Mobile-based money transfer service M-Pesa is in talks with Amazon to integrate an M-Pesa payment option into the global eCommerce giant’s platform, allowing users to pay for items in the checkout through M-Pesa, however just when the integration will be confirmed remains uncertain. It is speculated that this partnership is part of an effort to place M-Pesa as an international payment method and service and expand its global footprint to increase revenue.

When the Kenyan government decided to enforce free transactions on M-Pesa during the COVID-19 pandemic, M-Pesa’s revenue fell by 2.1% in the first half of 2020. However, the mobile money service bounced back in Q4 of 2020 when free transactions were ended.

M-Pesa, owned by Kenya’s Safaricom and South Africa’s Vodacom, both giant telecom companies, does already work with Amazon, managing its local sales, and is already partnered with Visa, PayPal, and Chinese online shopping service AliExpress. It is available in seven African countries: Egypt, the Democratic Republic of Congo, Tanzania, Lesotho, Kenya, and Ghana, and has a user base of over 40 million. According to Safaricom CEO Peter Ndegwa, a successful partnership between M-Pesa and Amazon will strengthen collaboration between the corporations, and that in the future it will pursue partnerships with Facebook and Google.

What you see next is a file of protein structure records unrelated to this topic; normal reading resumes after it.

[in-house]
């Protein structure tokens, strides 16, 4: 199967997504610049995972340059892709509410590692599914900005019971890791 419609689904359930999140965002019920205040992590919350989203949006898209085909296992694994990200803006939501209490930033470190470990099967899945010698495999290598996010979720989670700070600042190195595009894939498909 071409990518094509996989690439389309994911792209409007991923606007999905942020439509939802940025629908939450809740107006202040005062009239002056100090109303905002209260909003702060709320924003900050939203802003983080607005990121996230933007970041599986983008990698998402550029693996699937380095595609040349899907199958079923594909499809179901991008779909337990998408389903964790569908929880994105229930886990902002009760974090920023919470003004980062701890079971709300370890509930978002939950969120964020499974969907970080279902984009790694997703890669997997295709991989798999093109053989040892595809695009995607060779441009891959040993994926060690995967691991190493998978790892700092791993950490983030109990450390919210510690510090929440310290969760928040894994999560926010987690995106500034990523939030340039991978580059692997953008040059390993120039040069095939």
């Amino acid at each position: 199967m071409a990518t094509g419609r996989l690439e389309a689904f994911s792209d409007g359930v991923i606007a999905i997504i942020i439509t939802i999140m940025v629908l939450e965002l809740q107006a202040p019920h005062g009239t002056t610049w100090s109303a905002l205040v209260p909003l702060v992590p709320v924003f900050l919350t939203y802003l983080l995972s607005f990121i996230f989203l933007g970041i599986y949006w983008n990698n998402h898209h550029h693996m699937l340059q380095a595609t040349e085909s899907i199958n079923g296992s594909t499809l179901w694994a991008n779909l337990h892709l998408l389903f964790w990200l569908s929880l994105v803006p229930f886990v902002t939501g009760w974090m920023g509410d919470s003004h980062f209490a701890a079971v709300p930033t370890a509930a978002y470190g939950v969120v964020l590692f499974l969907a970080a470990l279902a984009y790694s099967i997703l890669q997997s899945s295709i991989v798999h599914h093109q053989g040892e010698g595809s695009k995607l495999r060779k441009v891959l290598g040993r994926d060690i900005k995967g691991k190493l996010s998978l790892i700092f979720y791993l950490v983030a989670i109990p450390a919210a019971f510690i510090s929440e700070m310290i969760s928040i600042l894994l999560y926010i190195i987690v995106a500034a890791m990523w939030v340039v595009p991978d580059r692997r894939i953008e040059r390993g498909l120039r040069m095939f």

One problem that this partnership will not solve, unfortunately, is the price of Amazon delivery to African countries. Although integrating an M-Pesa option into Amazon’s payment platform will be a gamechanger in terms of making payments easier for many, there is a separate issue for African residents who order from Amazon: high shipping prices. Most items on the retail website do not ship directly to the continent or, if they do, delivery is not cheap. This means delivering to Africa usually involves third-party importers, which is much pricier.